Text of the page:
Want all the HDTV you can eat? CommsDesign has a primer on the new gigabit PON (passive optical networking) that engineering types are playing with. It's faster than today's fiber optics standards, providing up to 2.5 gbps of download speed.
It's $500 and only works with other phones like it, but Packet8 is selling a Net-based videophone to supplement its ordinary Net telephone service.
The company offers very helpful "videophone etiquette" to avoid misunderstandings. So remember, never call before 10 am or after 10 pm (except on Christmas, of course), never wear stripes or white, and be sure to introduce everyone that's in the room with you.
David Foster Wallace told the best future history of videophones' rise and fall in Infinite Jest. In summary: People loved them, then realized they looked grungy, so started dressing … Read more
Associated Press has a story on Acacia Research, the company that says it has a patent on on-demand streaming media technology, approaching colleges for licenses. The Chronicle of Higher Education has been covering the approach to schools for a while.
A lot of companies, from Disney on down, have been settling with Acacia. The company started with online porn sites, but now is seeking licenses from virtually all Web streaming media companies, cable and satellite TV networks, and businesses that use intranet video. Comcast has said it is fighting Acacia's patent claims, and that might be where the issue … Read more
I've always had an aversion to paying for broadband in hotel rooms. Maybe it's the $5 bag of honey nuts or the $15 hamburgers that scares me away.
But that hasn't tempered hotel chains from tapping a blossoming business. In 2003, there were 5,207 hotel properties with broadband access, according to a study by In-Stat/MDR. That number will jump to 26,828 by 2008 and generate about $1.8 billion in revenue, up from the $428 expected this year.
That's got to be a more lucrative business than mini-bar services.
So I decided to … Read more
A Broadband Reports forum reader has posted a copy of what looks like the end-user's operating manual for Verizon's new Fios fiber optic service. No surprises, but it does contain a few interesting details. The service is run off a home's power source, so if there's a blackout, battery power is necessary. That means that if you're using it for your phone service, the phone dies in 8 hours. If you live in earthquake-prone California, you might want to have a cell phone.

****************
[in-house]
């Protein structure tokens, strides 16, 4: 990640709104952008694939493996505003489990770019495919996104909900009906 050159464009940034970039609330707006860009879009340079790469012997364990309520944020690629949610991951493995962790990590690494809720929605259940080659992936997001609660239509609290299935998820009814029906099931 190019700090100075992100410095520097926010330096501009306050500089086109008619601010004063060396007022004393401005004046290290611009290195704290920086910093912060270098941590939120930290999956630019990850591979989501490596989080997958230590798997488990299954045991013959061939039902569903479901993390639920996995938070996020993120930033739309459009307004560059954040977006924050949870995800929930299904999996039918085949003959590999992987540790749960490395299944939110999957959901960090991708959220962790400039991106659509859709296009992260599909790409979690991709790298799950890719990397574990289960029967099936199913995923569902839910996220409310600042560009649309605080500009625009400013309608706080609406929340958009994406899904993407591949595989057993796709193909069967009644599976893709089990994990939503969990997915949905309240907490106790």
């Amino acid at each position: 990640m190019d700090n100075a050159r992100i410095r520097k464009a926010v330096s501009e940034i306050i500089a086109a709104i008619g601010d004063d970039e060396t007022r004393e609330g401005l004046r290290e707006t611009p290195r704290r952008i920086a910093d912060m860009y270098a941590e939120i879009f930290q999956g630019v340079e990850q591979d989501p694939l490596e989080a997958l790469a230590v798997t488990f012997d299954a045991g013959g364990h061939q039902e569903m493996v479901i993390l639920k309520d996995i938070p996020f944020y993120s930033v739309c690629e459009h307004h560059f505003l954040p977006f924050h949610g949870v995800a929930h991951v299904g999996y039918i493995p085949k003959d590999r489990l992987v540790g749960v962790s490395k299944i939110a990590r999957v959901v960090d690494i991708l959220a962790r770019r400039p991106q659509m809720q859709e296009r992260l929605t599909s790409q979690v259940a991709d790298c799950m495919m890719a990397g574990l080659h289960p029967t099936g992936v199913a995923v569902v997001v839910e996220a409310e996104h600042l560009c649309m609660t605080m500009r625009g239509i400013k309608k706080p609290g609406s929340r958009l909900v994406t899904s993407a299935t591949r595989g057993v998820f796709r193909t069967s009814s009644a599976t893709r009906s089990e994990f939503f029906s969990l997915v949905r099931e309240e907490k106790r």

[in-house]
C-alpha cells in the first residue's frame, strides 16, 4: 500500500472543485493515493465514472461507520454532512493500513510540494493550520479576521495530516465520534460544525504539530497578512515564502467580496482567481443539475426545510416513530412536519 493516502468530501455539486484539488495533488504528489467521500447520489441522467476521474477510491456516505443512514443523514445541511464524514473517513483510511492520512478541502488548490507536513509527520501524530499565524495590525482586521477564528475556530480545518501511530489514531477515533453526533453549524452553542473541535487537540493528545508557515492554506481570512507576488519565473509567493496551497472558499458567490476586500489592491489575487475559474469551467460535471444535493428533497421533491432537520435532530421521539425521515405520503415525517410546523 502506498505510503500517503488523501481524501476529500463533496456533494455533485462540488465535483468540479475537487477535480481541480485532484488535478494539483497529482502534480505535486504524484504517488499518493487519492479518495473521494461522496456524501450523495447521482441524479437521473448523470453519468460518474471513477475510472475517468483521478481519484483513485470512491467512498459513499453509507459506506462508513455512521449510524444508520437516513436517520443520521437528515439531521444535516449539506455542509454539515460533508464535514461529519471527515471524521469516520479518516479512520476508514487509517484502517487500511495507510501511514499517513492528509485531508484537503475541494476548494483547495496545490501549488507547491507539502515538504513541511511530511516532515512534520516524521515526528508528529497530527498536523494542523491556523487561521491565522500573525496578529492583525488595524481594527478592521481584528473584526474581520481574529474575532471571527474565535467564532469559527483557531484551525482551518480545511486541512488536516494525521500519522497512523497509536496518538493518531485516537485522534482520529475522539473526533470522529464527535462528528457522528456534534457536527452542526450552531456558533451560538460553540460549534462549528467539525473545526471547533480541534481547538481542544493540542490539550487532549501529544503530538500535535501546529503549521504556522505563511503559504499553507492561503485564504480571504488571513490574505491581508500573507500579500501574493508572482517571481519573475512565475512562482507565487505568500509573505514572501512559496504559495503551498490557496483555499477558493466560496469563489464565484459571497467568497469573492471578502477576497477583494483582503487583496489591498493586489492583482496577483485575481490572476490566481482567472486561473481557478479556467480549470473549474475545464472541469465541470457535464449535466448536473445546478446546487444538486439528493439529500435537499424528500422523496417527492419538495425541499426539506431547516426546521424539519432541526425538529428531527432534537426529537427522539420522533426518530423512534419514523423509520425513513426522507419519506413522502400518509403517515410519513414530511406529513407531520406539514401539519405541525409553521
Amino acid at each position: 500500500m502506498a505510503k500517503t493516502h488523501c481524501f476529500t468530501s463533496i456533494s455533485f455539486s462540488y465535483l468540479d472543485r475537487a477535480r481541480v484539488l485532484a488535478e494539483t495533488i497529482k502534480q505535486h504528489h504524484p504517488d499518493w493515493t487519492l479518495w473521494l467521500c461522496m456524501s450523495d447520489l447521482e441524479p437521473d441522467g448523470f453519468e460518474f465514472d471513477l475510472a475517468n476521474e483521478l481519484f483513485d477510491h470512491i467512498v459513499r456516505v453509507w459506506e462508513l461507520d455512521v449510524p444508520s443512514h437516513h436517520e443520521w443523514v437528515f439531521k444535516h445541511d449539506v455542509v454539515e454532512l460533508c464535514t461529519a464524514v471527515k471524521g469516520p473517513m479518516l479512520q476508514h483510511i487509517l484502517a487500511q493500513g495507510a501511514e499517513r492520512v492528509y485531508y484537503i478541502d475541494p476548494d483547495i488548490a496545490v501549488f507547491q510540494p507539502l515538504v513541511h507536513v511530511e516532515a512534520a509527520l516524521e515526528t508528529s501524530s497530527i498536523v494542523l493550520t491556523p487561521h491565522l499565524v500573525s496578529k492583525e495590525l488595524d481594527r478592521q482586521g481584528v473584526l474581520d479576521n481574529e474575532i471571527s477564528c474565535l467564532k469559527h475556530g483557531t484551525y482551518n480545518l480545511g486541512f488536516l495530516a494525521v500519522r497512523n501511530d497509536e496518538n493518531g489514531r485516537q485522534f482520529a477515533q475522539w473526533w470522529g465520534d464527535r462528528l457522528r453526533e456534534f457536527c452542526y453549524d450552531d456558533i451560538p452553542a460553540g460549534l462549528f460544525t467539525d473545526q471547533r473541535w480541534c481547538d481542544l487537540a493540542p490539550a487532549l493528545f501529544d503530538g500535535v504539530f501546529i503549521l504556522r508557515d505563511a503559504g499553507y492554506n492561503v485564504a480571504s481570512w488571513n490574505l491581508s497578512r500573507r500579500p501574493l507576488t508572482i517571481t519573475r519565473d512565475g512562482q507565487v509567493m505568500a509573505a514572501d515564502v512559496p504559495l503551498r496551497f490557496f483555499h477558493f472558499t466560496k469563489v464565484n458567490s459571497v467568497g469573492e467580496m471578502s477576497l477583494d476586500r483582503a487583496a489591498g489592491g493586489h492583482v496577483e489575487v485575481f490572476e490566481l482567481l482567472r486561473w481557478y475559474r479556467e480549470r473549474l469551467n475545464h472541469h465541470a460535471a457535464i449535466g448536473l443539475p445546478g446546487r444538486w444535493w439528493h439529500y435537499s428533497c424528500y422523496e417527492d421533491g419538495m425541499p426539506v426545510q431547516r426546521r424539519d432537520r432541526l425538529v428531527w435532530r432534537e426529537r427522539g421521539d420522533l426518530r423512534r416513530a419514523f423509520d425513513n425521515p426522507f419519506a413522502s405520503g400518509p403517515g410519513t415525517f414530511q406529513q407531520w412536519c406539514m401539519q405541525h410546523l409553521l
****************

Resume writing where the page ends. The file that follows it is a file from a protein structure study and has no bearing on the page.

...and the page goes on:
South Korea continues to maintain its leadership in cutting edge broadband services. Hanaro Telecom, Korea's second-biggest broadband player, said Wednesday that it plans to launch a new broadband TV service. Subscribers of ??Broadband TV" will get regular local TV programming in addition to games over a high-speed connection. A pilot program integrating data access, telephony and TV service will be launched through an xDSL network in Seoul by the end of the year. The carrier also hopes to provide Internet video phone service in October.
Video over broadband connections is nothing new for South Koreans, who already can … Read more
Big day at the FCC. The feds also said today that telcos wiring apartment buildings with fiber optic connections won't have to share those with rival ISPs.
This is a bit of a loophole fill. The FCC already said last year that telcos could keep their fiber off limits to rivals, but hadn't been specific about apartment buildings. SBC in particular had used this oversight as part of its reasoning for holding off on fiber investments ?? until it finally gave way this summer and said it was going ahead with fiber projects after all. But today's decision … Read more
Our wireless reporter Ben Charny just spent a few minutes showing me AT&T's new broadband wireless service on a laptop. (Variously called UMTS or W-CDMA. If you don't have 16 acronyms, you're not cool in the wireless world). It wasn't bad. Between 220 kbps and 340 kbps connections, depending on where we were walking in the building.
The service costs $80 a month for unlimited business use. That's a lot compared to my $26 SBC connection, and it's a lot slower. But if I was moving around with a laptop a lot, … Read more
FCC Chairman Michael Powell is trying to revive rules that helped lower broadband prices from small competitors like Covad, according to USA Today. The issue is "line sharing," which forced the big phone companies to let the Covads of the world use customers' existing phone lines to offer DSL (the same way SBC or Verizon would) instead of buying an expensive extra line.
The FCC phased this out as part of its sweeping Triennial Review last year. That massive ruling was deeply contentious even within the regulatory body itself. Congress is looking at reopening telecommunications regulations next year, … Read more